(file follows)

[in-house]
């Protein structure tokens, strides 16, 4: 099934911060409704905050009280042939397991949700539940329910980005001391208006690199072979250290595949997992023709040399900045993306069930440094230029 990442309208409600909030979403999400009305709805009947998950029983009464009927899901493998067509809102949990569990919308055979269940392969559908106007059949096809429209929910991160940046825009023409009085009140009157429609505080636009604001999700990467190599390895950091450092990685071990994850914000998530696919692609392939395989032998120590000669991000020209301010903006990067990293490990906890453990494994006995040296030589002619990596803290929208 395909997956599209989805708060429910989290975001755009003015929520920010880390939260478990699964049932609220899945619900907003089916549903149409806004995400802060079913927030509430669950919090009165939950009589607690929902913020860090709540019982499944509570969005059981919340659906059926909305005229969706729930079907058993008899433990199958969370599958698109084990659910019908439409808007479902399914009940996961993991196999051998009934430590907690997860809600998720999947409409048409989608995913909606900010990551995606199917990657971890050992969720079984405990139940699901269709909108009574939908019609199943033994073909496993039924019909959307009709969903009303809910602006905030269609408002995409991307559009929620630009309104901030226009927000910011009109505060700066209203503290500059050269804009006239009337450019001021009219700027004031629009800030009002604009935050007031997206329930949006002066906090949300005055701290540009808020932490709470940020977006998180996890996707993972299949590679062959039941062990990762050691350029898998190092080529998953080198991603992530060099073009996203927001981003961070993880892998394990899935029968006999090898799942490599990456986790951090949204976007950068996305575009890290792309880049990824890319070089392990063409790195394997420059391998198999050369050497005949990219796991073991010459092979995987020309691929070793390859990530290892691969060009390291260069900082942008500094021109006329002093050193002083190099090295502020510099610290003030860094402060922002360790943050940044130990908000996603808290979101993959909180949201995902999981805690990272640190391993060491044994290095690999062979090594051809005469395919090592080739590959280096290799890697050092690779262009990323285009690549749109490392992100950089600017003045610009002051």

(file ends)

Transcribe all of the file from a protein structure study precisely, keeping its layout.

[in-house]
């Protein structure tokens, strides 16, 4: 099934911060409704905050009280042939397991949700539940329910980005001391208006690199072979250290595949997992023709040399900045993306069930440094230029 990442309208409600909030979403999400009305709805009947998950029983009464009927899901493998067509809102949990569990919308055979269940392969559908106007059949096809429209929910991160940046825009023409009085009140009157429609505080636009604001999700990467190599390895950091450092990685071990994850914000998530696919692609392939395989032998120590000669991000020209301010903006990067990293490990906890453990494994006995040296030589002619990596803290929208 395909997956599209989805708060429910989290975001755009003015929520920010880390939260478990699964049932609220899945619900907003089916549903149409806004995400802060079913927030509430669950919090009165939950009589607690929902913020860090709540019982499944509570969005059981919340659906059926909305005229969706729930079907058993008899433990199958969370599958698109084990659910019908439409808007479902399914009940996961993991196999051998009934430590907690997860809600998720999947409409048409989608995913909606900010990551995606199917990657971890050992969720079984405990139940699901269709909108009574939908019609199943033994073909496993039924019909959307009709969903009303809910602006905030269609408002995409991307559009929620630009309104901030226009927000910011009109505060700066209203503290500059050269804009006239009337450019001021009219700027004031629009800030009002604009935050007031997206329930949006002066906090949300005055701290540009808020932490709470940020977006998180996890996707993972299949590679062959039941062990990762050691350029898998190092080529998953080198991603992530060099073009996203927001981003961070993880892998394990899935029968006999090898799942490599990456986790951090949204976007950068996305575009890290792309880049990824890319070089392990063409790195394997420059391998198999050369050497005949990219796991073991010459092979995987020309691929070793390859990530290892691969060009390291260069900082942008500094021109006329002093050193002083190099090295502020510099610290003030860094402060922002360790943050940044130990908000996603808290979101993959909180949201995902999981805690990272640190391993060491044994290095690999062979090594051809005469395919090592080739590959280096290799890697050092690779262009990323285009690549749109490392992100950089600017003045610009002051």